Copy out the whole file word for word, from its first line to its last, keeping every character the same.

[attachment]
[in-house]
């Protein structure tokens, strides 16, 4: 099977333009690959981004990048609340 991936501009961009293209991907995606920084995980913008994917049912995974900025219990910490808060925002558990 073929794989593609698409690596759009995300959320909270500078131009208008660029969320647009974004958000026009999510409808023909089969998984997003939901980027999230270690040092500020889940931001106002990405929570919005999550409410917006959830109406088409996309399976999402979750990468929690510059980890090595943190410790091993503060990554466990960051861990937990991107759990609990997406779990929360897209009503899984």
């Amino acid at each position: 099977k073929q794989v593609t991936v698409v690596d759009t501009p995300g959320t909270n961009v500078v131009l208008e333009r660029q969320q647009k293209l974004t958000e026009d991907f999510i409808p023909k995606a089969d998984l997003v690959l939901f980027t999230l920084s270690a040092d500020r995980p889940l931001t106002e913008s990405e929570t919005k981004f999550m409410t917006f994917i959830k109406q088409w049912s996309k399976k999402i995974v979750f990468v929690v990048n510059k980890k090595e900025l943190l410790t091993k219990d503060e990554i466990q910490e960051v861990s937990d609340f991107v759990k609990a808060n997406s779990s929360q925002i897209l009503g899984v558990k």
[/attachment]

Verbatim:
[in-house]
């Protein structure tokens, strides 16, 4: 099977333009690959981004990048609340 991936501009961009293209991907995606920084995980913008994917049912995974900025219990910490808060925002558990 073929794989593609698409690596759009995300959320909270500078131009208008660029969320647009974004958000026009999510409808023909089969998984997003939901980027999230270690040092500020889940931001106002990405929570919005999550409410917006959830109406088409996309399976999402979750990468929690510059980890090595943190410790091993503060990554466990960051861990937990991107759990609990997406779990929360897209009503899984």
């Amino acid at each position: 099977k073929q794989v593609t991936v698409v690596d759009t501009p995300g959320t909270n961009v500078v131009l208008e333009r660029q969320q647009k293209l974004t958000e026009d991907f999510i409808p023909k995606a089969d998984l997003v690959l939901f980027t999230l920084s270690a040092d500020r995980p889940l931001t106002e913008s990405e929570t919005k981004f999550m409410t917006f994917i959830k109406q088409w049912s996309k399976k999402i995974v979750f990468v929690v990048n510059k980890k090595e900025l943190l410790t091993k219990d503060e990554i466990q910490e960051v861990s937990d609340f991107v759990k609990a808060n997406s779990s929360q925002i897209l009503g899984v558990k």